Retro Coin Op Synopsis

Looping took players on a wild and crazy plane ride, squeezing through tight turns on a dangerous obstacle course. With only “nose up” and “nose down” joystick controls, player pilots had to do plenty of (you guessed it) looping to keep from crashing into buildings, walls, pipes or flying objects.

After taking off from the runway, your little plane had to loop around the first part of the course, a cityscape, while blasting away at the hot air balloons that floated up and down through the airways. To unlock the next part of the course, your plane had to shoot a launch-ready missile, opening the passage into the pipes section.

A maze of pipes littered the next area, forcing a healthy dose of trick flying as players soared over, under and through the open spaces. Beyond the pipes lay a final room, where multi-colored bouncing balls blocked the entrances to an enclosed area, helpfully marked “The End.” By blasting the balls and flying into “The End,” your plane won the right to take on an even trickier course, fraught with even more obstacles.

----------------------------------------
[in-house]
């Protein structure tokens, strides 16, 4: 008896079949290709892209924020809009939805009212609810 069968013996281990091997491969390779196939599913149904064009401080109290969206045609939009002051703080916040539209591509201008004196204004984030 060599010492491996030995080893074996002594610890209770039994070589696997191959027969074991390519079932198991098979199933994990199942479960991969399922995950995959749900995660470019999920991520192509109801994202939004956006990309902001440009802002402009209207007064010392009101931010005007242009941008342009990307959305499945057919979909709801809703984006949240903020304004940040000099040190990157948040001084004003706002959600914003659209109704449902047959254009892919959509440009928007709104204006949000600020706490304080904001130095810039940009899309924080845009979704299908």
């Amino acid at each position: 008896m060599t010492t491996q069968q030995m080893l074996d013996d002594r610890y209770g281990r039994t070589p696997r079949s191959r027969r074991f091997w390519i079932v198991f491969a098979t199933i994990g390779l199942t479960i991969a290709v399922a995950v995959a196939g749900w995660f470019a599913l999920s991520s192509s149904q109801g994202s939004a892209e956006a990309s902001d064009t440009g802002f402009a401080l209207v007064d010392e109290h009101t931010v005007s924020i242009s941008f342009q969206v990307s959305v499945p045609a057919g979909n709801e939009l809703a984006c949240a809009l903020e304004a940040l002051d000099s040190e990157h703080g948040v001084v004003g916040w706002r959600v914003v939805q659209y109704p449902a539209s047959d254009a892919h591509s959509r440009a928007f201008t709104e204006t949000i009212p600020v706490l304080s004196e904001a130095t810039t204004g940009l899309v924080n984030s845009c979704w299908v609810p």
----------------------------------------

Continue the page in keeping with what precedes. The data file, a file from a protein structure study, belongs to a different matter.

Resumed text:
Along with the up/down joystick and fire button, the control panel also housed a “speed up” button, which helped skilled pilots execute even tighter turns. This two-way joystick/two-button configuration may have been less elaborate than later flying games, but that didn’t make Looping any less challenging. Beginners soon found themselves completely disoriented, thinking up was down and vice versa.

The game was certainly tricky, but die-hard gamers appreciated the test of their skills. Looping won some fans in the arcade, but its biggest success came on the then-new ColecoVision home system, where wannabe pilots could perfect their loops in the comfort of their own homes.

Arcade Machine Release History

1982 - Looping

Arcade Game Sub Categories


Machine Manufacturer

Venture Line

Other Arcade Game Links